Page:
When it had left the Nethersphere and entered the world of humans, elves, orcs, and dwarves, the demon had taken pieces from the fabric of our world to fashion its body: its skin, its bones, its eyes, its claws. Its limbs were like primitive tools, such as one might fashion from driftwood when stranded on a desert island. Its body was like a makeshift raft on which it sailed an alien sea. Yet the longer the demon remained in our world, the more confident it became of its movements across Nyermersys' Pest Pillar Square, the less need it had for such paltry expedients. Blink by blink, oun by oun, the demon had assumed the form that was truly its own. What human eyes would make of it, were they to see it in its native Netherworld, I hope you will never be unfortunate enough to find out. Be content to know that on this disk, our cherished abode, the demon's true form expressed itself as flame.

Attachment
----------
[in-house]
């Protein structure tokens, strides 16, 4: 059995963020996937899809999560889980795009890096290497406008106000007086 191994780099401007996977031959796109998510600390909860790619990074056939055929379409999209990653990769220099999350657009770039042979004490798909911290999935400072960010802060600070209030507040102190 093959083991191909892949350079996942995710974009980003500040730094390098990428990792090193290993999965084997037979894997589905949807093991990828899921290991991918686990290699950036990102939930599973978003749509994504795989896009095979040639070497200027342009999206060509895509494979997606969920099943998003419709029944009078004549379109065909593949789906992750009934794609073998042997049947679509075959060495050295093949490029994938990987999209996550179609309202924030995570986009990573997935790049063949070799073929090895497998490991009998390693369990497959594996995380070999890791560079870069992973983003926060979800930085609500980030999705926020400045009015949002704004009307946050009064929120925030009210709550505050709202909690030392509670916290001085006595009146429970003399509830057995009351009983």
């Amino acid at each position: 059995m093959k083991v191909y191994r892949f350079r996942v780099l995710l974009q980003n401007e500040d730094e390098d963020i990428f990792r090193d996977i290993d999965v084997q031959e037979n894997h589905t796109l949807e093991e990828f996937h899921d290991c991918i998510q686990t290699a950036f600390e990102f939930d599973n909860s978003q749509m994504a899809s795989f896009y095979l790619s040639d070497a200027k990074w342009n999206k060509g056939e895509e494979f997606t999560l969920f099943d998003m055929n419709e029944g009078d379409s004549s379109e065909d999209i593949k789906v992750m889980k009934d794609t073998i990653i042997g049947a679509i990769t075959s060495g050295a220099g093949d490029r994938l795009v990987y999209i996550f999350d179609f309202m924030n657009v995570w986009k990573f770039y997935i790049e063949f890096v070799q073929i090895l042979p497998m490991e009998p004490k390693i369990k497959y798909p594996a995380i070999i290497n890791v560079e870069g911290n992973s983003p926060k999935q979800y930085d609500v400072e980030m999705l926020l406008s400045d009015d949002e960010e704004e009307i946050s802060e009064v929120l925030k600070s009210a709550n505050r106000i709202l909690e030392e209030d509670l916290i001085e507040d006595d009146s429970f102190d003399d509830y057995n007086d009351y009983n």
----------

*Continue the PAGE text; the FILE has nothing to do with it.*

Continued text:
The demon exhaled a cloud of smoke as it felt the last piece of sluggish materiality turn to ashes within its own body. It was all fire now. Purity had been attained. The flame fed on nothing a being of this world could see. It fed on things we can only feel: the anarchic wrath that grows from hurt, the blind fear of pain and death, the desires that know no inhibition. These things were everywhere, in every being that walked this disk, and the demon gathered them and thrived on them. Its flames burned ever brighter, ever hotter, ever hungrier.

Azalahn's sword sliced through the demon's knee, and it was like an ant biting a child that is engaged in treading an ant hill into the ground. Or it should have been. The demon hesitated: this ant, it seemed, had an unfamiliar poison. The sword-sting, the demon felt, sent ripples through its flames, a wavelike motion that belonged to blue windswept water or white sand, but should not afflict the demon's red fire.